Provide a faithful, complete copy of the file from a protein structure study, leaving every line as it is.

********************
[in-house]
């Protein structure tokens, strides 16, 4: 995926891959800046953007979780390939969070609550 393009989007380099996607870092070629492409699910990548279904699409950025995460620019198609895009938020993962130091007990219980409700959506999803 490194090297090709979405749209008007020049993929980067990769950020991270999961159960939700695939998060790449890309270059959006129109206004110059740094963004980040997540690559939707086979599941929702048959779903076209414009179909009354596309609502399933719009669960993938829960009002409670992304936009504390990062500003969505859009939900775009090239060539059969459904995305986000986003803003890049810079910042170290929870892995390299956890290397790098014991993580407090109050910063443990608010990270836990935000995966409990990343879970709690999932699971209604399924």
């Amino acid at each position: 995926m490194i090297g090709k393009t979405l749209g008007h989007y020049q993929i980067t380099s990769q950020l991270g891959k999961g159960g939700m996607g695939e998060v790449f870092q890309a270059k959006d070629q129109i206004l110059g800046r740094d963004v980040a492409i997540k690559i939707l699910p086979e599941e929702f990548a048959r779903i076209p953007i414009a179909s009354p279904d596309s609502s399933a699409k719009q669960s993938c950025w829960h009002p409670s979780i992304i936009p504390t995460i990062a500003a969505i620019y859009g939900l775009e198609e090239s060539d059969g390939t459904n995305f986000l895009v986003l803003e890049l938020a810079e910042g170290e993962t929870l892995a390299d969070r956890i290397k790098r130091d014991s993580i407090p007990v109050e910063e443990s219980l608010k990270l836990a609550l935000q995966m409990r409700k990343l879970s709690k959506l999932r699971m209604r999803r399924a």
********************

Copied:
[in-house]
């Protein structure tokens, strides 16, 4: 995926891959800046953007979780390939969070609550 393009989007380099996607870092070629492409699910990548279904699409950025995460620019198609895009938020993962130091007990219980409700959506999803 490194090297090709979405749209008007020049993929980067990769950020991270999961159960939700695939998060790449890309270059959006129109206004110059740094963004980040997540690559939707086979599941929702048959779903076209414009179909009354596309609502399933719009669960993938829960009002409670992304936009504390990062500003969505859009939900775009090239060539059969459904995305986000986003803003890049810079910042170290929870892995390299956890290397790098014991993580407090109050910063443990608010990270836990935000995966409990990343879970709690999932699971209604399924």
């Amino acid at each position: 995926m490194i090297g090709k393009t979405l749209g008007h989007y020049q993929i980067t380099s990769q950020l991270g891959k999961g159960g939700m996607g695939e998060v790449f870092q890309a270059k959006d070629q129109i206004l110059g800046r740094d963004v980040a492409i997540k690559i939707l699910p086979e599941e929702f990548a048959r779903i076209p953007i414009a179909s009354p279904d596309s609502s399933a699409k719009q669960s993938c950025w829960h009002p409670s979780i992304i936009p504390t995460i990062a500003a969505i620019y859009g939900l775009e198609e090239s060539d059969g390939t459904n995305f986000l895009v986003l803003e890049l938020a810079e910042g170290e993962t929870l892995a390299d969070r956890i290397k790098r130091d014991s993580i407090p007990v109050e910063e443990s219980l608010k990270l836990a609550l935000q995966m409990r409700k990343l879970s709690k959506l999932r699971m209604r999803r399924a």